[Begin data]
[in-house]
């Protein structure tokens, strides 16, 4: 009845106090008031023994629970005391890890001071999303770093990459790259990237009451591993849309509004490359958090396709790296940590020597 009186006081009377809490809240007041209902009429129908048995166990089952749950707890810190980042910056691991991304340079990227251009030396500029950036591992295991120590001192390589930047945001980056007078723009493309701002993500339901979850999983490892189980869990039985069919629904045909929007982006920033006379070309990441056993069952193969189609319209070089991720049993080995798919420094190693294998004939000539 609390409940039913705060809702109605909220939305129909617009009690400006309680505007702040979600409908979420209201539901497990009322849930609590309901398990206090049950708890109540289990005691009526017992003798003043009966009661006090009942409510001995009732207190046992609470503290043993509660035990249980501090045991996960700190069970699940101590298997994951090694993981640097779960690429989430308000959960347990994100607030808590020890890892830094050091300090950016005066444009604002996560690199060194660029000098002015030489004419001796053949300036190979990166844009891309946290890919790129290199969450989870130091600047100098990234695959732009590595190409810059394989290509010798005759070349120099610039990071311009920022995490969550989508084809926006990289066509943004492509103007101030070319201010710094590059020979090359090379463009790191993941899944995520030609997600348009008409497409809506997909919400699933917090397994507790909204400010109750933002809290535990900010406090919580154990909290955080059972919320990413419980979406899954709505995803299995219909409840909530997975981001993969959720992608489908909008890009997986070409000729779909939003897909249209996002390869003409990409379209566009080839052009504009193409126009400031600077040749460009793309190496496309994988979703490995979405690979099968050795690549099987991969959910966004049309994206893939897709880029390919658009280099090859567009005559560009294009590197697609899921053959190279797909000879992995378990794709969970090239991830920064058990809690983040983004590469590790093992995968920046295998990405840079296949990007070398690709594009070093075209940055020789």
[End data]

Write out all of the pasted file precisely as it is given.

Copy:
[in-house]
């Protein structure tokens, strides 16, 4: 009845106090008031023994629970005391890890001071999303770093990459790259990237009451591993849309509004490359958090396709790296940590020597 009186006081009377809490809240007041209902009429129908048995166990089952749950707890810190980042910056691991991304340079990227251009030396500029950036591992295991120590001192390589930047945001980056007078723009493309701002993500339901979850999983490892189980869990039985069919629904045909929007982006920033006379070309990441056993069952193969189609319209070089991720049993080995798919420094190693294998004939000539 609390409940039913705060809702109605909220939305129909617009009690400006309680505007702040979600409908979420209201539901497990009322849930609590309901398990206090049950708890109540289990005691009526017992003798003043009966009661006090009942409510001995009732207190046992609470503290043993509660035990249980501090045991996960700190069970699940101590298997994951090694993981640097779960690429989430308000959960347990994100607030808590020890890892830094050091300090950016005066444009604002996560690199060194660029000098002015030489004419001796053949300036190979990166844009891309946290890919790129290199969450989870130091600047100098990234695959732009590595190409810059394989290509010798005759070349120099610039990071311009920022995490969550989508084809926006990289066509943004492509103007101030070319201010710094590059020979090359090379463009790191993941899944995520030609997600348009008409497409809506997909919400699933917090397994507790909204400010109750933002809290535990900010406090919580154990909290955080059972919320990413419980979406899954709505995803299995219909409840909530997975981001993969959720992608489908909008890009997986070409000729779909939003897909249209996002390869003409990409379209566009080839052009504009193409126009400031600077040749460009793309190496496309994988979703490995979405690979099968050795690549099987991969959910966004049309994206893939897709880029390919658009280099090859567009005559560009294009590197697609899921053959190279797909000879992995378990794709969970090239991830920064058990809690983040983004590469590790093992995968920046295998990405840079296949990007070398690709594009070093075209940055020789």